I am humored of late our new national focus on chronic absenteeism and the prevailing attitude that we, as educators, do not “control” (whatever that means) attendance. The argument goes on…families control attendance not schools. Ugh. I could go on ad nauseam about that one!

    This comment could quickly turn into a diatribe of grievances, perhaps it already has, but I will say this: when we finally realize that engaging and building relationships with EVERY family is critical to resolving long-standing issues like exclusion and absenteeism, we will have finally landed upon the true culture-changing solution and not, again, another quick fix to avoid devoting time and energy to what really matters.

    Simon, you have inspired me to continue this discussion in a future blog. I’ll let you know when it’s posted. As always, thank you for getting me to think past, as my mother would say, “the end of my nose.”

    Liked by 1 person

  2. simonmfeasey

    Thank you for your thoughts, Steve. Always appreciated and so valuable to have an opinion from the US, especially from somebody who shares the same passion for FULL engagement of EVERY family in all school communities. You are so right, once the penny drops and culture shift prevails we will all stop treading water and move forward, together.

    I very much look forward to reading your blog on this. One final thought… if we could bottle the collective wisdom of all our mothers what possibilities…

    Liked by 1 person

  3. Simon.
    This is such an important issue in the US as well. As you may or may not know, minoritized populations (especially boys) are more likely to be suspended than any other population. After a student is suspended, they are more likely to gain a reputation and be suspended again, and slowly there becomes a disengagement with school.
    A few years ago there was a really interesting article in Educational Leadership called 5 Ways We Provoke Misbehavior. Many teachers and leaders don’t understand how some of our teaching methods provoke issues with our students. They work as triggers for trauma.
    And of course, well represented in your blog, is how we also have an implicit bias in schools towards some families based on their last names or zip codes, all of which can follow them from year to year.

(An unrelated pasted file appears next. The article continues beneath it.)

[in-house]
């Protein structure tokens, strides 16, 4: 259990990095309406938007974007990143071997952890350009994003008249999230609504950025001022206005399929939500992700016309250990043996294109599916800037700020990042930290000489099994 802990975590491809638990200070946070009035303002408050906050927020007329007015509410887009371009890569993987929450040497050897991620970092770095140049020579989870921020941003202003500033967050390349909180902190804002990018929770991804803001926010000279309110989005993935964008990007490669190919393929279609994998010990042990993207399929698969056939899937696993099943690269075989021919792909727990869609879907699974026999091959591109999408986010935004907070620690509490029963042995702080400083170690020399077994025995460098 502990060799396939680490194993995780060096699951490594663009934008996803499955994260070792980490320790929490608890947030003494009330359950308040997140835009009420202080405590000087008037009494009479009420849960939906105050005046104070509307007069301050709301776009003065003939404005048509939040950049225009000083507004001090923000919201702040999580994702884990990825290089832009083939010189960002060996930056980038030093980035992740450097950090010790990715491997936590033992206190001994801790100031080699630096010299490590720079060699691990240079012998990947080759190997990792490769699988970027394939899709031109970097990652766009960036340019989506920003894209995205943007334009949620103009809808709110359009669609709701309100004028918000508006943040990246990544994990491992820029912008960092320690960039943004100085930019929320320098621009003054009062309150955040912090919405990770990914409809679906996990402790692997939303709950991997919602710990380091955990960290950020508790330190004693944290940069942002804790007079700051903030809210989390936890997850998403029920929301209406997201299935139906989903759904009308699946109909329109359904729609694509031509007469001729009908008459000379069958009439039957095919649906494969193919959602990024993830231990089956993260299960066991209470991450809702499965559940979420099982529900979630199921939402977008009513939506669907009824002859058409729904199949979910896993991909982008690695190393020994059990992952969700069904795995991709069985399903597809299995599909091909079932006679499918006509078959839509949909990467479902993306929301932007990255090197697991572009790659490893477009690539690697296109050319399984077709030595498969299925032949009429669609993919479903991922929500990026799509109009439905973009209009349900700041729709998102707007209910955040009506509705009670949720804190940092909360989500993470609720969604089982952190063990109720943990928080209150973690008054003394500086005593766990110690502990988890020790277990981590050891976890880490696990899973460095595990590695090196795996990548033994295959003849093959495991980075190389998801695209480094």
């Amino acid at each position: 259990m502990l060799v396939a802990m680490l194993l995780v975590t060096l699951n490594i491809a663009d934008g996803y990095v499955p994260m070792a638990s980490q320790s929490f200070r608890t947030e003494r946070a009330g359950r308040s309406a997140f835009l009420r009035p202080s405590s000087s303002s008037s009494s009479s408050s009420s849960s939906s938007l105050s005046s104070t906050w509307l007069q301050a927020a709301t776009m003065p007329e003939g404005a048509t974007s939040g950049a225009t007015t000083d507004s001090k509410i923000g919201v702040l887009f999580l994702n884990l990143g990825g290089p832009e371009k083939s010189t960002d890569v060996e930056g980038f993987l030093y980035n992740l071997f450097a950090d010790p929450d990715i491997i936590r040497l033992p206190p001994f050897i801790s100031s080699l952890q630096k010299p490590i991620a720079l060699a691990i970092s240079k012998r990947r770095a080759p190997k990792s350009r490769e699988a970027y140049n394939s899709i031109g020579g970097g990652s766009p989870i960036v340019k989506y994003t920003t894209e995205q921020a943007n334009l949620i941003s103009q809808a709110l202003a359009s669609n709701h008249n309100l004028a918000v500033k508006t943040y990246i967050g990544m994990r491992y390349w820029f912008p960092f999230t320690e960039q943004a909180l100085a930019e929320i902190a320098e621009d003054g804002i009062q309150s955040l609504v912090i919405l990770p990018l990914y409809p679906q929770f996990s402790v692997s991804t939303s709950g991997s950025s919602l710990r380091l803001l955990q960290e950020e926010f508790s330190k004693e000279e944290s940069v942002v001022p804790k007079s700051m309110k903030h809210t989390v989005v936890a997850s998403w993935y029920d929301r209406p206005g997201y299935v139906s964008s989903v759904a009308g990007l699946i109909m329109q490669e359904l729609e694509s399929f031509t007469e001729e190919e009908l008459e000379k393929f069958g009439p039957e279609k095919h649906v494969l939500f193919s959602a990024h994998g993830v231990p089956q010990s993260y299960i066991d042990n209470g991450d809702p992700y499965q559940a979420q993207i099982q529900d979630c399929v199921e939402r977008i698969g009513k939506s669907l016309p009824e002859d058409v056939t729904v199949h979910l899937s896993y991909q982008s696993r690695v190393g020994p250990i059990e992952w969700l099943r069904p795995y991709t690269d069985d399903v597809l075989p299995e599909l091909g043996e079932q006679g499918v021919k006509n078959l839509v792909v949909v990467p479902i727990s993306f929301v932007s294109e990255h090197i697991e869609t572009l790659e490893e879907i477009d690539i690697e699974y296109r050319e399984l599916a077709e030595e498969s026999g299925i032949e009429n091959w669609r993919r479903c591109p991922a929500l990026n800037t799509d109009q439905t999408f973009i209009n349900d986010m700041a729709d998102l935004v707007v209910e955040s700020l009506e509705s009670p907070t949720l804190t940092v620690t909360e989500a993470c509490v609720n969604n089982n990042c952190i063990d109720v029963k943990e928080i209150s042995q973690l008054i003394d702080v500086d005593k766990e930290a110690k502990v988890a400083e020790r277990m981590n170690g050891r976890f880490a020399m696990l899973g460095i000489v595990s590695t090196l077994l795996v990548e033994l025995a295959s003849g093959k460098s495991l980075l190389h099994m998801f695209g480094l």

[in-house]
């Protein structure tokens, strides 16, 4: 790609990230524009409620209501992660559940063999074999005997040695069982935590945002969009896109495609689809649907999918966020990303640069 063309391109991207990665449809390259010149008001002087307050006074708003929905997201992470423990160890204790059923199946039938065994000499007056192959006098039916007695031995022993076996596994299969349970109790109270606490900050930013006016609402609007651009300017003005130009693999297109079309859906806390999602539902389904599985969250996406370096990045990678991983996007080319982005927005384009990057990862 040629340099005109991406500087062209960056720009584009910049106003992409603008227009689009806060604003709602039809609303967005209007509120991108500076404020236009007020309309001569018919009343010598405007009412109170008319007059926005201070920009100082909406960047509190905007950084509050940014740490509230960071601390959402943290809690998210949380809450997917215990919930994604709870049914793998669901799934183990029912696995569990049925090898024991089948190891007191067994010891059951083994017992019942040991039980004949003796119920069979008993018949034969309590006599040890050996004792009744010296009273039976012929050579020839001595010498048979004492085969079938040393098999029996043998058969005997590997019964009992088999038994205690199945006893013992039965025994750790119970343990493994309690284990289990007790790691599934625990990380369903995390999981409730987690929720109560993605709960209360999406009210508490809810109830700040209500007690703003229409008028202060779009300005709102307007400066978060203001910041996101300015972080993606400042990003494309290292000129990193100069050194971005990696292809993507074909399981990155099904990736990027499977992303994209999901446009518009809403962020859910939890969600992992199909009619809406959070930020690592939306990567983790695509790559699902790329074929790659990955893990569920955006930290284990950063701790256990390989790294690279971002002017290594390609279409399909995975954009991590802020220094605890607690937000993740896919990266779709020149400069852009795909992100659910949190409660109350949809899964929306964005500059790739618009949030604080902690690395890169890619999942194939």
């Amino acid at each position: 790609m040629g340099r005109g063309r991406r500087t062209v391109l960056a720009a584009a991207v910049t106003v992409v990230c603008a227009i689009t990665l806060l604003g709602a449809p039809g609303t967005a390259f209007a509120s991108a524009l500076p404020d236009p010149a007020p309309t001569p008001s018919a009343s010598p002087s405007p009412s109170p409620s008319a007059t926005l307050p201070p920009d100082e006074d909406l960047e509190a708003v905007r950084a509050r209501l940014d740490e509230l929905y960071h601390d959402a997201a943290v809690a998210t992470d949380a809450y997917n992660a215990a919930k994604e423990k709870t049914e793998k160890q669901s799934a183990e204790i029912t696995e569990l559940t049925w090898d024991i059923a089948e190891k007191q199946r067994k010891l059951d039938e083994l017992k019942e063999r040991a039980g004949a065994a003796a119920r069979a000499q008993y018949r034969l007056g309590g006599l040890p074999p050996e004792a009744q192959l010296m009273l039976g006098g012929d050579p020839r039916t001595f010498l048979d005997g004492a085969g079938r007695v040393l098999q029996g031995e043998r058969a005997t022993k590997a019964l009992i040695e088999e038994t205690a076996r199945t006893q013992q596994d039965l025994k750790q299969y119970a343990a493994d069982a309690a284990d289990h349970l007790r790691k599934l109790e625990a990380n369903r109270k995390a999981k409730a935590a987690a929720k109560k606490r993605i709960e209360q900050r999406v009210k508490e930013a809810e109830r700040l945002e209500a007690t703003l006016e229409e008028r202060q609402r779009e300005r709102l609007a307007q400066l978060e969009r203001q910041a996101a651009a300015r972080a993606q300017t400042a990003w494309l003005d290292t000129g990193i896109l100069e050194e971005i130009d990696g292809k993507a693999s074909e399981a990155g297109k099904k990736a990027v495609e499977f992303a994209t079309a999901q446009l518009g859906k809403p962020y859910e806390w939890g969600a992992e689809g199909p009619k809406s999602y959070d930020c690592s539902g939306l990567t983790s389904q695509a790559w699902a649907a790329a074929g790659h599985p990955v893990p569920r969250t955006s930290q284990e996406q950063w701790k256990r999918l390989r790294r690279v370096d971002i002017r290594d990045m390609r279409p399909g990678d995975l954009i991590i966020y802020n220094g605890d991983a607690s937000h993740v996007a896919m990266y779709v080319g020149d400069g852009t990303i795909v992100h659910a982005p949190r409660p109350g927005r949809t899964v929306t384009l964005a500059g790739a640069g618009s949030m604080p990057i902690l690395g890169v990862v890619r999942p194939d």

Thanks for continuing an important conversation Simon.

    Liked by 2 people

  4. simonmfeasey

    Thank you for taking the time to give your thoughts on this, Peter.

    I have looked up the article you reference. As you say, it is very interesting and well written. This is the link to the piece


    Full of great questions:
    Why, then, in the classroom, do we often view our students’ misbehavior only as a problem? Is it fair or accurate to say that misbehaving students possess “bad attitudes” when they’re responding to bad experiences? What happens to us, to our students, and to our communities when we characterize student reactions to negative experiences as “inappropriate,” “disruptive,” “defiant,” “insubordinate,” “disobedient,” or “destructive”? What if the real problem is the context around the misbehaving student—a context that includes us?

    The final paragraph I will reproduce here, for it speaks to the idea of exclusion and our debate in a way that we would all do well to reflect on and, more important, aim to model our practice around.

    Learning from Pushback
    At the end of the day, students will want to learn with us when they’re confident they won’t feel cruddy in the process. Engaging their resistance and analyzing how we may have provoked their misbehaviors will help us take advantage of opportunities to learn about their perspectives, appreciate their experiences, and improve our practices. This approach will produce far more learning for students and teachers alike than punishments and exclusion ever will. Admitting our provocations does not mean lowering standards or giving up control; it means giving up the belief that our current standards and level of control should remain undisputed.